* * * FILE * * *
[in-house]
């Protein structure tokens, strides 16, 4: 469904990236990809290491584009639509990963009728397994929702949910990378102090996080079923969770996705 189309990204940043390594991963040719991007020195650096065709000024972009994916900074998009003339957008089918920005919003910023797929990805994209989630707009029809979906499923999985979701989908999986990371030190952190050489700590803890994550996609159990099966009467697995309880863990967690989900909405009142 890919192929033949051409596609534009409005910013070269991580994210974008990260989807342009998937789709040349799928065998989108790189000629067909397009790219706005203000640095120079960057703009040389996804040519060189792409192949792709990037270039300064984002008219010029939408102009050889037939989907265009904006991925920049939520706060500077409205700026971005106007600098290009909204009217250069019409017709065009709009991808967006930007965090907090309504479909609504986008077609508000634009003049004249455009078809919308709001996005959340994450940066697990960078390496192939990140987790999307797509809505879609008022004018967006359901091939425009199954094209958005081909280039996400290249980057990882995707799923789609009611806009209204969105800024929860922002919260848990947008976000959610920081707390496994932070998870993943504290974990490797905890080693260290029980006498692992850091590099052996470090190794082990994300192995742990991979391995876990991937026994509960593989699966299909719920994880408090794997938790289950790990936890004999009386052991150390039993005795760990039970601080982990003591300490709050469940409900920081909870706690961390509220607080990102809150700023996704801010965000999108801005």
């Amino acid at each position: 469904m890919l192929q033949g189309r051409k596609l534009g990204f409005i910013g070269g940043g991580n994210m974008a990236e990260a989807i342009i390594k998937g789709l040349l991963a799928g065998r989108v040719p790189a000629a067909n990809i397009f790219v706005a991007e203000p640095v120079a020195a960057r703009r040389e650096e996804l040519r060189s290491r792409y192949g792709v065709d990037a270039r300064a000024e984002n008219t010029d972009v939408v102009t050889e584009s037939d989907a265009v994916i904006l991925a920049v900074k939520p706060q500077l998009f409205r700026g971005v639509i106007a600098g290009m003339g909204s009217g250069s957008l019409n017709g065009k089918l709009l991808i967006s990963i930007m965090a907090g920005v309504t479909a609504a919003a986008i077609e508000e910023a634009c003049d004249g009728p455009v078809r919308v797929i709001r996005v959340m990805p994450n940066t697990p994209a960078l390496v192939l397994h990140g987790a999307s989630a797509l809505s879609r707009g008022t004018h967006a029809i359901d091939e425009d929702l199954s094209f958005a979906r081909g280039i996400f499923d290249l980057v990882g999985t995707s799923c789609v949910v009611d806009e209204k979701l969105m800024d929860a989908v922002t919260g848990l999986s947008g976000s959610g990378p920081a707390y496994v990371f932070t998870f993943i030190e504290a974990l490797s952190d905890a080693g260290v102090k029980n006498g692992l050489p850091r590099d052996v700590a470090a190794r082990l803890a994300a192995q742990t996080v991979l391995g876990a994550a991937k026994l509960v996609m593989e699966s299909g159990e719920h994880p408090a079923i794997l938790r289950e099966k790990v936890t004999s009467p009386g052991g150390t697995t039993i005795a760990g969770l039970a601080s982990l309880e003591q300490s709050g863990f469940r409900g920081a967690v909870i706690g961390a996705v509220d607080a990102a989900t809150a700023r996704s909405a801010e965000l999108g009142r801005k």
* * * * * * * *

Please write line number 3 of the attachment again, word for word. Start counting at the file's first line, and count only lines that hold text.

């Amino acid at each position: 469904m890919l192929q033949g189309r051409k596609l534009g990204f409005i910013g070269g940043g991580n994210m974008a990236e990260a989807i342009i390594k998937g789709l040349l991963a799928g065998r989108v040719p790189a000629a067909n990809i397009f790219v706005a991007e203000p640095v120079a020195a960057r703009r040389e650096e996804l040519r060189s290491r792409y192949g792709v065709d990037a270039r300064a000024e984002n008219t010029d972009v939408v102009t050889e584009s037939d989907a265009v994916i904006l991925a920049v900074k939520p706060q500077l998009f409205r700026g971005v639509i106007a600098g290009m003339g909204s009217g250069s957008l019409n017709g065009k089918l709009l991808i967006s990963i930007m965090a907090g920005v309504t479909a609504a919003a986008i077609e508000e910023a634009c003049d004249g009728p455009v078809r919308v797929i709001r996005v959340m990805p994450n940066t697990p994209a960078l390496v192939l397994h990140g987790a999307s989630a797509l809505s879609r707009g008022t004018h967006a029809i359901d091939e425009d929702l199954s094209f958005a979906r081909g280039i996400f499923d290249l980057v990882g999985t995707s799923c789609v949910v009611d806009e209204k979701l969105m800024d929860a989908v922002t919260g848990l999986s947008g976000s959610g990378p920081a707390y496994v990371f932070t998870f993943i030190e504290a974990l490797s952190d905890a080693g260290v102090k029980n006498g692992l050489p850091r590099d052996v700590a470090a190794r082990l803890a994300a192995q742990t996080v991979l391995g876990a994550a991937k026994l509960v996609m593989e699966s299909g159990e719920h994880p408090a079923i794997l938790r289950e099966k790990v936890t004999s009467p009386g052991g150390t697995t039993i005795a760990g969770l039970a601080s982990l309880e003591q300490s709050g863990f469940r409900g920081a967690v909870i706690g961390a996705v509220d607080a990102a989900t809150a700023r996704s909405a801010e965000l999108g009142r801005k």